Adding Fusion to Fusion

There’s a good reason why Nguyen calls Vox’s house specialty “saltado” shaken fries instead of lomo saltado. His version of the dish deliberately references another dish, and by extension, a completely different type of culinary culture. As its name suggests, his version peppers in callbacks to the Vietnamese dish bò lúc lắc, commonly known as shaken or shaking beef. 

On its own, bò lúc lắc’s cubed beef base is a shining example of French influence on Vietnamese cuisine - eating red meat in Vietnam didn’t really happen until the latter stages of French colonialism in the 1920s, then it flourished. During their imperial reign, the French also introduced potatoes, an aspect that organically connects lomo saltado to Vietnamese culinary sensibilities. Nguyen further binds the cultures together in nuanced ways, such as adding oyster and hoisin sauce to the dish to accompany its soy sauce. These elements add fusion to fusion, providing even more robust epicurean exploration opportunities, cultural appreciation, and human understanding. In this case, it also provides a glimpse into a tragic mutual touchstone—French colonialism unleashed its brand of deadly indentured servitude on the Vietnamese people for six decades.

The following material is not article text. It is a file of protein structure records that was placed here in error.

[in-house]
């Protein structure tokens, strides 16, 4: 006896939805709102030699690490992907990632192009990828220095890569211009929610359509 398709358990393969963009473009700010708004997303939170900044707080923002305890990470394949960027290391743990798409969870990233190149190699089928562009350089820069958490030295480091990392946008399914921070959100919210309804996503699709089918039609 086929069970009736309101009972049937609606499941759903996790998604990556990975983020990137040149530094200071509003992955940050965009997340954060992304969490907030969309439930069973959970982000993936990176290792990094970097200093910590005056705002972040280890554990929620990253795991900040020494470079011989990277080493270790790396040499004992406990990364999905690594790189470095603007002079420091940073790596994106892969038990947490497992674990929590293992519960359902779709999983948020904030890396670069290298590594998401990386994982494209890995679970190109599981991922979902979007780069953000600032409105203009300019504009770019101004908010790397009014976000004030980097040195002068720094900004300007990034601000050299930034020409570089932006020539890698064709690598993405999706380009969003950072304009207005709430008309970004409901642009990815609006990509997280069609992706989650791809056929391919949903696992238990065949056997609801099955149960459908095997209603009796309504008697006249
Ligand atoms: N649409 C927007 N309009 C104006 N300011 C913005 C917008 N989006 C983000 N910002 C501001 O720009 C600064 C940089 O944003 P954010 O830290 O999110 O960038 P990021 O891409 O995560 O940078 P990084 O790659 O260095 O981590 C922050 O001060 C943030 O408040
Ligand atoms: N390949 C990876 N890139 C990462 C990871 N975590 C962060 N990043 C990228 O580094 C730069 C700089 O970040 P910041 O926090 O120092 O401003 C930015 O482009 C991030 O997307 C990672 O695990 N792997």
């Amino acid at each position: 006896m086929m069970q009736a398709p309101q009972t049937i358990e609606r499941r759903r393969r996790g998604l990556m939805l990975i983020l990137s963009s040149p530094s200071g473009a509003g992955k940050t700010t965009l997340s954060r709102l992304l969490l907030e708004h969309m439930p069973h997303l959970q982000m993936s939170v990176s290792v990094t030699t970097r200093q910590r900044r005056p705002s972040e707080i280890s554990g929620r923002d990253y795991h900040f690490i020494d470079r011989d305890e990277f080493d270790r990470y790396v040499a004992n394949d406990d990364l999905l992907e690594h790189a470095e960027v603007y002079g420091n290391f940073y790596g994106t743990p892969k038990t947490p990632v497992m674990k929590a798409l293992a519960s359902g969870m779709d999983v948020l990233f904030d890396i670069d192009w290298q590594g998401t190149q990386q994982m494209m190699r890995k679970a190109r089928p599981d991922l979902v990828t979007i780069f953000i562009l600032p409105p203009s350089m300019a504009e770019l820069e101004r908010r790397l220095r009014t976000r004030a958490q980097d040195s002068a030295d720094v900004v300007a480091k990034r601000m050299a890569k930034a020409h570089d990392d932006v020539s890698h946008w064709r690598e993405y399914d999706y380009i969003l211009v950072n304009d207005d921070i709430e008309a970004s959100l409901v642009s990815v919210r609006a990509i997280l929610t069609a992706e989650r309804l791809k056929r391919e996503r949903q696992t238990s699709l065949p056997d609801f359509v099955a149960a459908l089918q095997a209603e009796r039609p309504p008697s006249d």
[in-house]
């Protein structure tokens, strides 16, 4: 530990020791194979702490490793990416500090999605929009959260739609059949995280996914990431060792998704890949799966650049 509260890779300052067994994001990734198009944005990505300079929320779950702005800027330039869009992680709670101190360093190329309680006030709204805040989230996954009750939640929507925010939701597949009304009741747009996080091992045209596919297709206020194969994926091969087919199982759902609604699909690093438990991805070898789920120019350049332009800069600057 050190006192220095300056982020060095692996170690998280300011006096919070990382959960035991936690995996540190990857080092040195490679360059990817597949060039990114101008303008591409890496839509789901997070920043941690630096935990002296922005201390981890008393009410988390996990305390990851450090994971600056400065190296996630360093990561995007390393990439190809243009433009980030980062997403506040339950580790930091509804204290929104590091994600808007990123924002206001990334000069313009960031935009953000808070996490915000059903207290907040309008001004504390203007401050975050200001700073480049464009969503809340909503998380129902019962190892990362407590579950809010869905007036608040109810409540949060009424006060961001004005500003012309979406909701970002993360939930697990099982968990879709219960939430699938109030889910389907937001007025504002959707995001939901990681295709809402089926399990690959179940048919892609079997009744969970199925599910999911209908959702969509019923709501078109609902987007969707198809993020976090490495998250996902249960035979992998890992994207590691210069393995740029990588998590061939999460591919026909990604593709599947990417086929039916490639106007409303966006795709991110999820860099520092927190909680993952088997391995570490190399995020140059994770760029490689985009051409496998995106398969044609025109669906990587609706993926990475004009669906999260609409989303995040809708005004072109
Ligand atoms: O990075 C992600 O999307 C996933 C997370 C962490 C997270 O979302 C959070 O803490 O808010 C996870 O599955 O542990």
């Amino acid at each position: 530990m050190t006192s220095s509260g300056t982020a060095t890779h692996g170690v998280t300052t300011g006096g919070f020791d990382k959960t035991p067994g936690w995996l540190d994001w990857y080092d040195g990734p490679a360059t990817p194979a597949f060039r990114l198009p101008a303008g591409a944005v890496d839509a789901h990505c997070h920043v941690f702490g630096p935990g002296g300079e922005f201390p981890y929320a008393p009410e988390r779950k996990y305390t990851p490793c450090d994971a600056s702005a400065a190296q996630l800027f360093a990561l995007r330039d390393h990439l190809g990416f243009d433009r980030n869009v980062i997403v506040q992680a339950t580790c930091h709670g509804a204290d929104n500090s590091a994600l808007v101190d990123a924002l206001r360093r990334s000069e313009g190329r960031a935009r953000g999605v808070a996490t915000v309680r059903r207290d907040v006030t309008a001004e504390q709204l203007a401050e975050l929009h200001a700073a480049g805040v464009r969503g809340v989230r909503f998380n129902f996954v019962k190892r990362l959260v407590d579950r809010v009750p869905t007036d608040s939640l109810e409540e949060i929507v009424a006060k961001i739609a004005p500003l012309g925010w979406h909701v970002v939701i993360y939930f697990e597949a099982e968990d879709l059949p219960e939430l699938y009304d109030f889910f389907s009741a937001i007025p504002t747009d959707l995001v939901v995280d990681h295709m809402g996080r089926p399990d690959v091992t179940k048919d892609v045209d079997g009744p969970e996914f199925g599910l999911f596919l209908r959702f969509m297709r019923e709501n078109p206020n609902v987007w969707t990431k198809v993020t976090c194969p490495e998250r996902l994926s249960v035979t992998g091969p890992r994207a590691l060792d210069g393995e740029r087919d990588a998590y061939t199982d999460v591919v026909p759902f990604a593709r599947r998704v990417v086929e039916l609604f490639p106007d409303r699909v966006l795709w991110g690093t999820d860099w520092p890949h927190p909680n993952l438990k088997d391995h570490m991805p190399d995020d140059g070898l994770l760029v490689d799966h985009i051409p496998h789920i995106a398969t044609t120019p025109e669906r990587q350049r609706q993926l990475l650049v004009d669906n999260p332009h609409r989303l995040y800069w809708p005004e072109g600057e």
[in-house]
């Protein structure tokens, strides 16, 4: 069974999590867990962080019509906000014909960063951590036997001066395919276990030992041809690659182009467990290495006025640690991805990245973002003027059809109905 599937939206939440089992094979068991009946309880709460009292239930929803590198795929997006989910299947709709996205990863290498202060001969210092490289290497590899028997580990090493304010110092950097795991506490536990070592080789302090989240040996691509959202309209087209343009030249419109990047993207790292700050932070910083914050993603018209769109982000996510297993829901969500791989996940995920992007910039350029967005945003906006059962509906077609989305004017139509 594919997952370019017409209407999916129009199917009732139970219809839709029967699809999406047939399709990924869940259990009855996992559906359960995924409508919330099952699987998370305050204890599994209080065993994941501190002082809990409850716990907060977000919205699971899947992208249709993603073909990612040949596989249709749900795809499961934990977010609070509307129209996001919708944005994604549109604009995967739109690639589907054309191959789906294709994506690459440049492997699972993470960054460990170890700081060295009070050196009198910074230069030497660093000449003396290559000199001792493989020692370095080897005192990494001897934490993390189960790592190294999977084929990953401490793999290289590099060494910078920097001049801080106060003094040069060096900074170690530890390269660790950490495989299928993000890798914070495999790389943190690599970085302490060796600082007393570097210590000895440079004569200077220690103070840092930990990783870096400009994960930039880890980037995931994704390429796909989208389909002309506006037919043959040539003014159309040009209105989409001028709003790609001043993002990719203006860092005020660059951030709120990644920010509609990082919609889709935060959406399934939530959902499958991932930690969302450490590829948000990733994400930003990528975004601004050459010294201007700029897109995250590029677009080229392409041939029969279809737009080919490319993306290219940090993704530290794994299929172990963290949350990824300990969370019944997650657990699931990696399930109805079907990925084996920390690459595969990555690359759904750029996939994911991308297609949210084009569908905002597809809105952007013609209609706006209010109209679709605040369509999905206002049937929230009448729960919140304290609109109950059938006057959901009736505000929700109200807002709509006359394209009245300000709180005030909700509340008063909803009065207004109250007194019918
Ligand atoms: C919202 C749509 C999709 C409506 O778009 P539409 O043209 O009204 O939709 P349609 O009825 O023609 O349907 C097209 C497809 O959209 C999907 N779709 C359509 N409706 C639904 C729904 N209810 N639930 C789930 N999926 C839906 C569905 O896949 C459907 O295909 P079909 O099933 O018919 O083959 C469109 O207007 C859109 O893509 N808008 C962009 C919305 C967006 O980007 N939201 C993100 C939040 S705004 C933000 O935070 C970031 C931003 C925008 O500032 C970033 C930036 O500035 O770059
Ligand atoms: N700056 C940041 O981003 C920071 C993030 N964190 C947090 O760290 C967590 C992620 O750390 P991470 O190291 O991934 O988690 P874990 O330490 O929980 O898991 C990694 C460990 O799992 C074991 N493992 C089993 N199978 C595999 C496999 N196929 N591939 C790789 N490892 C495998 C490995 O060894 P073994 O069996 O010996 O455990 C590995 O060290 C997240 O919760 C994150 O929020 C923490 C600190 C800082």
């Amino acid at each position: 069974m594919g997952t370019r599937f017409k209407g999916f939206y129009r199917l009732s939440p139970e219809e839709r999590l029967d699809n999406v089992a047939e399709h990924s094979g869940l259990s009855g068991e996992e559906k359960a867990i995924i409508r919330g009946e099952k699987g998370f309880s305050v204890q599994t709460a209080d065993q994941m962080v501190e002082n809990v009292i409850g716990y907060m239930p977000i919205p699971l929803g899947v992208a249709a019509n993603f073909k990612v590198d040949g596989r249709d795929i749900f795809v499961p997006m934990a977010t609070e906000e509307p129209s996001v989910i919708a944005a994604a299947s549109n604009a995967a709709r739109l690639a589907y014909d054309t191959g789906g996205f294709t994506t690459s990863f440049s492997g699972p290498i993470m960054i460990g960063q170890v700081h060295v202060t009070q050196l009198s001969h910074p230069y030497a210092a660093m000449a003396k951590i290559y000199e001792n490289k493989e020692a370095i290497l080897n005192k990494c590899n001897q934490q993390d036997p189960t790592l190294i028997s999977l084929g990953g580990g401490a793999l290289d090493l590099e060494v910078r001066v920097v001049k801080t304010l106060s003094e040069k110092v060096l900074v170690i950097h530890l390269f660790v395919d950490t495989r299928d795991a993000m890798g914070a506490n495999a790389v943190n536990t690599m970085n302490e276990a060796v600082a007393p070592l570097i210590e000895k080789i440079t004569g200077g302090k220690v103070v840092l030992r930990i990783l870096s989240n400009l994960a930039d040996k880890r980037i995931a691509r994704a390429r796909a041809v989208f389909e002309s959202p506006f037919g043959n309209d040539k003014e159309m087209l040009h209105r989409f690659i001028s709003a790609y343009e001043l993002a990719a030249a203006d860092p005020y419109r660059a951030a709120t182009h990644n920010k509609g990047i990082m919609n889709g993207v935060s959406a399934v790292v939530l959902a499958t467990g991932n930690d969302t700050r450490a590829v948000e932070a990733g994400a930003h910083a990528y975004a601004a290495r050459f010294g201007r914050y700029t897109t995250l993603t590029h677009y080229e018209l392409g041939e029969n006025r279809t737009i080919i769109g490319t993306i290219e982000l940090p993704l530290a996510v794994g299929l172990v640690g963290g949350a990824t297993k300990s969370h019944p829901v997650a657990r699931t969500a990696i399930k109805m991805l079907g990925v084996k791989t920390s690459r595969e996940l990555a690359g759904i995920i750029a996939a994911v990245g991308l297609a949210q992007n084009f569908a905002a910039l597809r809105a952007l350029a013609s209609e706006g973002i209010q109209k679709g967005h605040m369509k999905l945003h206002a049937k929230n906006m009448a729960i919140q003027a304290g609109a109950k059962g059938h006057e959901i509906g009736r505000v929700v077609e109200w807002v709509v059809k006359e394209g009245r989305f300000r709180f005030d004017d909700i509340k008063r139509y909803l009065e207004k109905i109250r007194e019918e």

Ultimately, these layers serve an essential purpose for Nguyen, particularly given the pastiche of cultures in the cities included in Little Saigon’s sprawl, such as Garden Grove and Santa Ana. “There’s a large Hispanic community in Southern California, and there’s also a huge Asian community. That’s obvious,” Nguyen says. “This is why lomo saltado’s an important dish. Its ingredients connect both communities. It crosses so many cultures in general. I mean, who can’t relate to beef, potato, tomato, and onion?”

The Vox Kitchen: 16161 Brookhurst St. Fountain Valley, CA 92708 (657) 231-6493 www.eatvox.com

Chifa: 4374 Eagle Rock Blvd. Los Angeles, CA 90041 (323) 561-3084 www.chifa-la.com

Where Can You Get Lomo Saltado?